today we have to worry less as they are already recorded. there are some small differences between editions of the pali canon but it's mostly the same. so it's already over with. anything confused is stuck that way. although bhikkhu bodhi is going so far as to compare the agamas and multiple editions of the pali canon to keep everything straight! what a guy! seriously amazing man. he made some really interesting finds when translating the anguttara nikaya according to it's introduction.
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Re: "the nonconfusion and nondisappearance of the Good Teaching"

Postby Cittasanto » Wed Jan 23, 2013 6:49 am

ccharles wrote:
    20. Bhikkhus, these two things are conducive to the confusion and disappearance of the Good Teaching. What two? It is the displacement of words and letters that do not convey the meaning and the displaced words and letters not conveying the meaning to the necessary end. Bhikkhus, these two things are conducive to the confusion and the disappearance of the Good Teaching.

    21 Bhikkhus, these two things are conducive to the nonconfusion and nondisappearance of the Good Teaching. What two? It is the correct placement of words and letters that convey the meaning and the nondisplaced words and letters conveying the meaning to the necessary end. Bhikkhus, these two things are conducive to the nonconfusion and the nondisappearance of the Good Teaching. AN2.2:20:21

Is this referring to the Suttas specifically, or anytime a teacher speaks on (the true) dhamma?

I would say it is some of each.
or more specifically, this could refer to those instances of a disciple saying something was taught by the Buddha when it wasn't. but to assume it is not inclusive of any utterance that is true Dhamma-vinaya would be mistaken.

There are other verses in AN2 which point out similar things like who misrepresents the Dhamma.... essentially looking at the same problem from a different angle.
This offering maybe right, or wrong, but it is one, the other, both, or neither!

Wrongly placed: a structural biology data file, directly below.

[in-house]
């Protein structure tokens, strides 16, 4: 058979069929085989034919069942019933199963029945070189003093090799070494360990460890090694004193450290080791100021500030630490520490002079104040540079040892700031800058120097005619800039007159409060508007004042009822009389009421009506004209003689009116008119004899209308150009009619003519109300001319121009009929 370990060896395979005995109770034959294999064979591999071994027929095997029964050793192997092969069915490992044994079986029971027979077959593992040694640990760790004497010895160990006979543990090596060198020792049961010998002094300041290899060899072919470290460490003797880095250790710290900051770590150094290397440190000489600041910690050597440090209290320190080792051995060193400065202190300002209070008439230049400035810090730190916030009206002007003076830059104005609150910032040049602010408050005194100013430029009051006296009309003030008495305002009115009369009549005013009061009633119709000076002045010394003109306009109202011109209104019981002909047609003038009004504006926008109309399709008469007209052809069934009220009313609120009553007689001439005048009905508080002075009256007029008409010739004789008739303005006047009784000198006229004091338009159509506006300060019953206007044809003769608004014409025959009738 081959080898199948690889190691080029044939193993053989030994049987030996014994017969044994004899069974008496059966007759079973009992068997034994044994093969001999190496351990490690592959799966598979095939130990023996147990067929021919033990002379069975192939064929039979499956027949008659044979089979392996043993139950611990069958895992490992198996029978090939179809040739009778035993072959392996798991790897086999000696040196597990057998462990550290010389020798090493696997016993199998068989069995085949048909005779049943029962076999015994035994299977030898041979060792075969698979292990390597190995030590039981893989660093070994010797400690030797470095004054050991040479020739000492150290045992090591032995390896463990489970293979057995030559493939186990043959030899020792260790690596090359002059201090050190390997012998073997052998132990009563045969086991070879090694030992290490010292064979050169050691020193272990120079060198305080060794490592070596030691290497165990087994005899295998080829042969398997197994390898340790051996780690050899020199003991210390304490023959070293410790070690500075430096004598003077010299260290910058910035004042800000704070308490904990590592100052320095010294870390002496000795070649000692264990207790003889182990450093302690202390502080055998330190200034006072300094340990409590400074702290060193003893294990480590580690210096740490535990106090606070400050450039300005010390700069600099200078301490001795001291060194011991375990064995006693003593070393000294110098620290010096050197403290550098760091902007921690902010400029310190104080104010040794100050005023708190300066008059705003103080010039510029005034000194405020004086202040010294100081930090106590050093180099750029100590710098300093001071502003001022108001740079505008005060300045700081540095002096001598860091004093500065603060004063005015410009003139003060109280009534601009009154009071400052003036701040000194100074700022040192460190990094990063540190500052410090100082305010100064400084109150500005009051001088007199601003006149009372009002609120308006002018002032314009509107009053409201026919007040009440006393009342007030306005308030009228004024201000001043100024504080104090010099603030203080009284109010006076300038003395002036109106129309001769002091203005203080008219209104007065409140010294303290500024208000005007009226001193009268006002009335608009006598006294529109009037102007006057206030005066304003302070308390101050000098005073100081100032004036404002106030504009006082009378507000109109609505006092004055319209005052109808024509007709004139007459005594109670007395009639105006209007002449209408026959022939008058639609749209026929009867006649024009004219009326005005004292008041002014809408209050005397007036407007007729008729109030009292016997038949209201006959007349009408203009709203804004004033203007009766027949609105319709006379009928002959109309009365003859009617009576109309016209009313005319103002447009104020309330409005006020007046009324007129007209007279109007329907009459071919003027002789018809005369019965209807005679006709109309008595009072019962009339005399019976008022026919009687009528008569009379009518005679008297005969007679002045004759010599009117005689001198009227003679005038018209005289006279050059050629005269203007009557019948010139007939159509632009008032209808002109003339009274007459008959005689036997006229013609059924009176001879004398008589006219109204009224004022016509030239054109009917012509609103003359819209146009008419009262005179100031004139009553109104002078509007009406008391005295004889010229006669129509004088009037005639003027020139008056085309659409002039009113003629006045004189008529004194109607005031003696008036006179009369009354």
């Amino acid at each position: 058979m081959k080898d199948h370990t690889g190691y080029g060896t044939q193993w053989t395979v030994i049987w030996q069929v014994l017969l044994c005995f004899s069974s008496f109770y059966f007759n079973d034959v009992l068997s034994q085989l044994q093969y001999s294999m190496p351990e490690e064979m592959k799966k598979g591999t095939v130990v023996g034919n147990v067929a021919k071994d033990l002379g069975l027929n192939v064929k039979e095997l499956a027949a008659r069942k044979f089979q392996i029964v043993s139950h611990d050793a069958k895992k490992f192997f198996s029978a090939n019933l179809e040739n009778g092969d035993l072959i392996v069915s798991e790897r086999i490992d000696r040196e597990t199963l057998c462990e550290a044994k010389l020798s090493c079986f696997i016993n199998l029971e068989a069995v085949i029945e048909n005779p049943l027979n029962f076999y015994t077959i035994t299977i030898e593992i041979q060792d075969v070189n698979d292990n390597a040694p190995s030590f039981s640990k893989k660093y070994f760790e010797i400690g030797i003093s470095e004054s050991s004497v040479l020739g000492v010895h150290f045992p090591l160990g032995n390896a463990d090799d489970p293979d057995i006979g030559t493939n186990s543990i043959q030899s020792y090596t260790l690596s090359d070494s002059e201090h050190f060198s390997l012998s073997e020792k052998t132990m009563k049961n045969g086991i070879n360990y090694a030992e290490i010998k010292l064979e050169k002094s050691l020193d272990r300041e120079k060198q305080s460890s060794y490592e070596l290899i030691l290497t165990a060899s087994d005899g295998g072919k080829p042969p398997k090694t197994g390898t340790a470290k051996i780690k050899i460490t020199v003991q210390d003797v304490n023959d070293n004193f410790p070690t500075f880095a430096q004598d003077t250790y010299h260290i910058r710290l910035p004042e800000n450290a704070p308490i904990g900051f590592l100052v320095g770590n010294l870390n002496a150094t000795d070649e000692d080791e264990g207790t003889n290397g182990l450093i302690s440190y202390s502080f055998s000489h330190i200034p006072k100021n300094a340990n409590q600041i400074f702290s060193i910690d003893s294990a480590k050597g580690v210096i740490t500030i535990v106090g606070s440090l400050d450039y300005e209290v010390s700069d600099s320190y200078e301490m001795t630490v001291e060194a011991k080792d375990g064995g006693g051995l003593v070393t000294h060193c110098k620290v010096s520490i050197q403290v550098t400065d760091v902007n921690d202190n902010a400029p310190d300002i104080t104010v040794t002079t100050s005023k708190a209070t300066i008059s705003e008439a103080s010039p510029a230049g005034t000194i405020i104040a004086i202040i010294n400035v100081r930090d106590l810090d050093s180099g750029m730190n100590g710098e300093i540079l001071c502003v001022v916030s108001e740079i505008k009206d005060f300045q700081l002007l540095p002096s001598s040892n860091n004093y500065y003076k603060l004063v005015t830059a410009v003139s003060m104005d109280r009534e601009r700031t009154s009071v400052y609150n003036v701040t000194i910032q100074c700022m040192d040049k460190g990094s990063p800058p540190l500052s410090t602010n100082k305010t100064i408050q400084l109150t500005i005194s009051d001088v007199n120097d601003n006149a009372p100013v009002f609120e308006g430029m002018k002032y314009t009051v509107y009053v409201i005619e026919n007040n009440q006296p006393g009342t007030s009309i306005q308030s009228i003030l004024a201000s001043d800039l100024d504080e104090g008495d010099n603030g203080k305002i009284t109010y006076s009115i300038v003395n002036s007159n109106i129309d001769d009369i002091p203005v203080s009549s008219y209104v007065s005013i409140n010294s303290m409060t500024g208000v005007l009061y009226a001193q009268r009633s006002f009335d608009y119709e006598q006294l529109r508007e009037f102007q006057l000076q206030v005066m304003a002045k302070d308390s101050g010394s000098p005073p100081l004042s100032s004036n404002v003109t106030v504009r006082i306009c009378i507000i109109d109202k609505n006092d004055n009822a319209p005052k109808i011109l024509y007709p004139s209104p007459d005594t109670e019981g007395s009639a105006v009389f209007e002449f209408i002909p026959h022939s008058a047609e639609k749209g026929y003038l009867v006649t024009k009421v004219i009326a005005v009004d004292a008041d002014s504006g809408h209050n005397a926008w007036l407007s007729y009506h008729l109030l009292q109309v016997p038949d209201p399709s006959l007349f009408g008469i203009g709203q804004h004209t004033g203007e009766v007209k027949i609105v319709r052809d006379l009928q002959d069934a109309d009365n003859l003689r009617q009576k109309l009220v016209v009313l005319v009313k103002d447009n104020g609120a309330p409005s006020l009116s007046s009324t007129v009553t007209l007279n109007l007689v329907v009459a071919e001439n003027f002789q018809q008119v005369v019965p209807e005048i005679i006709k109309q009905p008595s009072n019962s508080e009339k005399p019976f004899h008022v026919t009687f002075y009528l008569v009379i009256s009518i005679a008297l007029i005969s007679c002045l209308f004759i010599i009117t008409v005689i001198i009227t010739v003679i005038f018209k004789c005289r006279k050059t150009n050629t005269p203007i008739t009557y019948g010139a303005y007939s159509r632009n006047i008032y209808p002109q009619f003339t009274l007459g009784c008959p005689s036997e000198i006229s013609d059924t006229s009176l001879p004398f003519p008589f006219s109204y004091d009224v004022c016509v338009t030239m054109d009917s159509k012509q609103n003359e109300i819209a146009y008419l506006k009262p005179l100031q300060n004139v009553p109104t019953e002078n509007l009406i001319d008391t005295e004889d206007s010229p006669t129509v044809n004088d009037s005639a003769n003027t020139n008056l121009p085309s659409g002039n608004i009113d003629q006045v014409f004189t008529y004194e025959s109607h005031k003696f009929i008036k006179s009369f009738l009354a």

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Re: "the nonconfusion and nondisappearance of the Good Teaching"

Postby danieLion » Wed Jan 23, 2013 8:10 am

alan... wrote:although bhikkhu bodhi is going so far as to compare the agamas and multiple editions of the pali canon to keep everything straight!
He's piggy-backing Reverend Analayo when it comes to the Agamas, and probably to a large extent with the multiple Pali "canon" editions.
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Re: "the nonconfusion and nondisappearance of the Good Teaching"

Postby danieLion » Wed Jan 23, 2013 8:14 am

ccharles wrote:AN2.2:20:21
bad link
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Re: "the nonconfusion and nondisappearance of the Good Teaching"

Postby Tom » Wed Jan 23, 2013 2:16 pm

danieLion wrote:
alan... wrote:although bhikkhu bodhi is going so far as to compare the agamas and multiple editions of the pali canon to keep everything straight!
He's piggy-backing Reverend Analayo when it comes to the Agamas, and probably to a large extent with the multiple Pali "canon" editions.

Can you explain what you mean by "piggy-backing"?

danieLion wrote:
ccharles wrote:AN2.2:20:21
bad link


In Bhikkhu Bodhi's translation of the Anguttara Nikaya, these phrases aren't split into two suttas, but are placed within a single sutta, AN 2.20
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Re: "the nonconfusion and nondisappearance of the Good Teaching"

Postby alan... » Wed Jan 23, 2013 9:46 pm

danieLion wrote:
alan... wrote:although bhikkhu bodhi is going so far as to compare the agamas and multiple editions of the pali canon to keep everything straight!
He's piggy-backing Reverend Analayo when it comes to the Agamas, and probably to a large extent with the multiple Pali "canon" editions.


okay well either way he's contributing a lot of hard work and his translations are available everywhere, where are analayo's complete translation nikayas toe be found? also when you say "reverend analayo" are you talking about the guy who wrote "satipatthana: the direct path to realization"? if so, why not "bhikkhu analayo"? is he also a christian monastic of some kind? not that that word is reserved for them but that's the most common usage. if it just said "reverend johnson" or something i wouldn't even think for a second you were talking about anyone but a christian monastic, keeping his ordained name in the mix makes me think of a buddhist/christian of some kind. not that it matters, i'm just confused.